The Kathmandu Post, 9 Dec 2017
The National Human Rights Commission (NHRC) has expressed concern over the state of impunity the government and political actors are giving credence by delaying the transitional justice process.
The national human rights watchdog has drawn the government’s attention towards the delay in resolution of war-era crimes by not empowering the two transitional justice mechanisms for years.
Since their formation three years ago, the Truth and Reconciliation Commission and the Commission on Investigation on Enforced Disappeared Persons have not made much progress handling the cases of grave human rights violence committed during the decade-long Maoist insurgency. Thanks to the lack of laws and resources, the commissions—as their terms near end—have only just investigated around 63,000 complaints on war-era crimes.
In its annual report submitted to President Bidya Devi Bhandari on Friday, the NHRC strongly recommends the government and other parties concerned to improve the country’s human rights track record by taking the transitional process to its logical end.
The NHRC has said the it too was facing several challenges due to reluctance of the government to implement its recommendations, lack of laws and delay in construction of its office that was destroyed in 2015 earthquake.
The commission has continuously pressed the government to clear the hurdles to human rights implementation, said NHRC Chairman Anup Raj Sharma.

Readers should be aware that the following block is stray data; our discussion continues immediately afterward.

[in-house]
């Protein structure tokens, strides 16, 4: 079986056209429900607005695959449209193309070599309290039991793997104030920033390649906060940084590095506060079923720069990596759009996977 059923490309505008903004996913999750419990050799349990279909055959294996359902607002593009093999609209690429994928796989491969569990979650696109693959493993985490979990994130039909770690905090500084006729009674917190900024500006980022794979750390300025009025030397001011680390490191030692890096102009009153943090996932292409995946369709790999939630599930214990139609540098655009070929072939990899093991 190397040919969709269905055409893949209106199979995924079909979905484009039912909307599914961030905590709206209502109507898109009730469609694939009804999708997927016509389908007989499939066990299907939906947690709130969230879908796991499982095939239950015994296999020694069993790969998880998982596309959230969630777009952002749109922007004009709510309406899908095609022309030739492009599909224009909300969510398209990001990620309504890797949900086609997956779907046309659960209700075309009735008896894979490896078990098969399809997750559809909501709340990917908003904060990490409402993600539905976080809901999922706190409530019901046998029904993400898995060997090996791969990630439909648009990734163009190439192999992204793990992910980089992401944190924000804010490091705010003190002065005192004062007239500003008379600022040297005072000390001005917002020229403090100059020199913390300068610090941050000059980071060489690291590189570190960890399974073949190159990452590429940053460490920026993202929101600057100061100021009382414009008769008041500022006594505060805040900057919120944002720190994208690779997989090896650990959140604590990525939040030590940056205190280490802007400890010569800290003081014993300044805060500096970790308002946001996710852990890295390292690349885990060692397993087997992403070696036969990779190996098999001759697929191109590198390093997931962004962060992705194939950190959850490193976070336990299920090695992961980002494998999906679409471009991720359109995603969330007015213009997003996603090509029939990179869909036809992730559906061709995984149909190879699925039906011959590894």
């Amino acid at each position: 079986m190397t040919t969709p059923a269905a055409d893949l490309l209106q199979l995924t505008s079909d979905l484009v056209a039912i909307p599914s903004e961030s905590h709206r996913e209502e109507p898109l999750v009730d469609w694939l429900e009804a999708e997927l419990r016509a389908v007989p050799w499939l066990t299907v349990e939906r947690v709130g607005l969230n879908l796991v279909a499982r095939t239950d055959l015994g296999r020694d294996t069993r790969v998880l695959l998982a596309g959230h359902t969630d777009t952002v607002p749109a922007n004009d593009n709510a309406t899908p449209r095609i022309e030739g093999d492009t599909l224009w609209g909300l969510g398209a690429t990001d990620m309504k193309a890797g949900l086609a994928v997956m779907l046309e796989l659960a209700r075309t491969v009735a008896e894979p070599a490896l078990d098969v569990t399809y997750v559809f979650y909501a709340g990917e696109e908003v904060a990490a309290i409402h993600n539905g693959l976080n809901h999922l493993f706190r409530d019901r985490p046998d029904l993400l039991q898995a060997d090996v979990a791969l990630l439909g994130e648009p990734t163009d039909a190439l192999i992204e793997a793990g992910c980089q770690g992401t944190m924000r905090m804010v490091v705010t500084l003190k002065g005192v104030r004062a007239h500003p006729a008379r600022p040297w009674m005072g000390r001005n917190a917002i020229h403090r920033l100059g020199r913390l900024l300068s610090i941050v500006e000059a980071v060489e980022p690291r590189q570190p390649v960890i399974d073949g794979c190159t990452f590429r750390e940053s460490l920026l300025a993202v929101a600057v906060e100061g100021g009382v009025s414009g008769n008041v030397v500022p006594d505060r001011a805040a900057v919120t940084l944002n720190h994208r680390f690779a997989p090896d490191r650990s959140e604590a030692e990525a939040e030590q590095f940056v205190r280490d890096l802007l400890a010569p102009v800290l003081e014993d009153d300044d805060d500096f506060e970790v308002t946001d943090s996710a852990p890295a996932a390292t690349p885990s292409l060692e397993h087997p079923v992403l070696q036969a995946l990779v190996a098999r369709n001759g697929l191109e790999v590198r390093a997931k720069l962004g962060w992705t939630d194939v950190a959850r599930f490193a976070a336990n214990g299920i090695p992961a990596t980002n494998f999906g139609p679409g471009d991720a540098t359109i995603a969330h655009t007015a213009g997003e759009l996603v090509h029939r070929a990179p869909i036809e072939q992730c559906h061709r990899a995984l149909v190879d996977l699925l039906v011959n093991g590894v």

The Commission’s report shows more than 75 per cent of its recommendations are yet to be addressed. Between 2000 and 2013, the NHRC had recommended government to initiate action on 735 cases of rights violations. Only 103 of those recommendations were implemented.
A lot left to be desired on human rights front: President
President Bidya Devi Bhandari has said that there is still a lot to be desired on the human rights situation of the country.
Receiving the National Human Rights Commission’s annual report at Shital Niwas on Friday, the President said tardy transition process after a decade long civil war was preventing the country from improving its human rights situation.
She also stressed the need of implementing the NHRC recommendations on cases of rights violations to achieve a better human rights standing.
The NHRC delegation, led by its Chairman Anup Raj Sharma, had presented the annual report to President Bhandari.
Sharma said expressed concern over the situation of human rights in the country. Delivering appropriate justice to the individuals and families affected by the Maoist conflict is crucial to improving the country’s human rights situation, but the two transitional justice mechanisms formed to deal with the conflict-era cases have been rendered powerless, he said.
The tenure of the Truth and Reconciliation Commission and the Commission on Investigation on Enforced Disappeared Persons is nearing end and they have not made much headway in their objectives due to lack of laws and resources, added Sharma.
The survivors of the Maoist conflict are deprived of justice, though a decade has passed since the signing of the Comprehensive Peace Accord.
The NHRC has also drawn the government’s attention towards violation of right to live peacefully, vandalisation of NHRC vehicles by cadres of political parties, increasing cases of domestic violence, use of children in the elections and sufferings of Nepali migrant workers. (RSS)